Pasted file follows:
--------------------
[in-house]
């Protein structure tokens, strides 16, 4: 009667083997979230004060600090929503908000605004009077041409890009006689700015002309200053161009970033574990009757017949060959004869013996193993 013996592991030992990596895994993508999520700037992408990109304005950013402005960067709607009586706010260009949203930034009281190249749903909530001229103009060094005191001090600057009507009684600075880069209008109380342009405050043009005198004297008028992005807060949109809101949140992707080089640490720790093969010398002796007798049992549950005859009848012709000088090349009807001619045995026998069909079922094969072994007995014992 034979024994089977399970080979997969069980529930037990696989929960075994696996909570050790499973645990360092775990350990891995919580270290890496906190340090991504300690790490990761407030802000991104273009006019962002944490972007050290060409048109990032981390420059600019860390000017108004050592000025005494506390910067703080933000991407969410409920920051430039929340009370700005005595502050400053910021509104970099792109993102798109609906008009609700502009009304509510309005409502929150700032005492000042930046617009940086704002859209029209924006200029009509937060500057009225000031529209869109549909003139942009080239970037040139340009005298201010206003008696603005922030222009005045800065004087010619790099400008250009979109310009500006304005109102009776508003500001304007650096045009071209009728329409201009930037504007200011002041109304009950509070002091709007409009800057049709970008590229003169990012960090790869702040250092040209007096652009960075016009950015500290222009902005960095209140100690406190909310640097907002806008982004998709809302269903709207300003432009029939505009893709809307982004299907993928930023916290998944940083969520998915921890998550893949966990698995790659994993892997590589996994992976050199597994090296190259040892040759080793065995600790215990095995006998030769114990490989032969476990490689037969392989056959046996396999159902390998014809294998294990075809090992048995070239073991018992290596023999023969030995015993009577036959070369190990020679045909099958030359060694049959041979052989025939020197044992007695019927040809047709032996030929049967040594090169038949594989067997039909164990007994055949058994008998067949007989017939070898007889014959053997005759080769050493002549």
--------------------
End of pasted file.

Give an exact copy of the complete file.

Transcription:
[in-house]
């Protein structure tokens, strides 16, 4: 009667083997979230004060600090929503908000605004009077041409890009006689700015002309200053161009970033574990009757017949060959004869013996193993 013996592991030992990596895994993508999520700037992408990109304005950013402005960067709607009586706010260009949203930034009281190249749903909530001229103009060094005191001090600057009507009684600075880069209008109380342009405050043009005198004297008028992005807060949109809101949140992707080089640490720790093969010398002796007798049992549950005859009848012709000088090349009807001619045995026998069909079922094969072994007995014992 034979024994089977399970080979997969069980529930037990696989929960075994696996909570050790499973645990360092775990350990891995919580270290890496906190340090991504300690790490990761407030802000991104273009006019962002944490972007050290060409048109990032981390420059600019860390000017108004050592000025005494506390910067703080933000991407969410409920920051430039929340009370700005005595502050400053910021509104970099792109993102798109609906008009609700502009009304509510309005409502929150700032005492000042930046617009940086704002859209029209924006200029009509937060500057009225000031529209869109549909003139942009080239970037040139340009005298201010206003008696603005922030222009005045800065004087010619790099400008250009979109310009500006304005109102009776508003500001304007650096045009071209009728329409201009930037504007200011002041109304009950509070002091709007409009800057049709970008590229003169990012960090790869702040250092040209007096652009960075016009950015500290222009902005960095209140100690406190909310640097907002806008982004998709809302269903709207300003432009029939505009893709809307982004299907993928930023916290998944940083969520998915921890998550893949966990698995790659994993892997590589996994992976050199597994090296190259040892040759080793065995600790215990095995006998030769114990490989032969476990490689037969392989056959046996396999159902390998014809294998294990075809090992048995070239073991018992290596023999023969030995015993009577036959070369190990020679045909099958030359060694049959041979052989025939020197044992007695019927040809047709032996030929049967040594090169038949594989067997039909164990007994055949058994008998067949007989017939070898007889014959053997005759080769050493002549």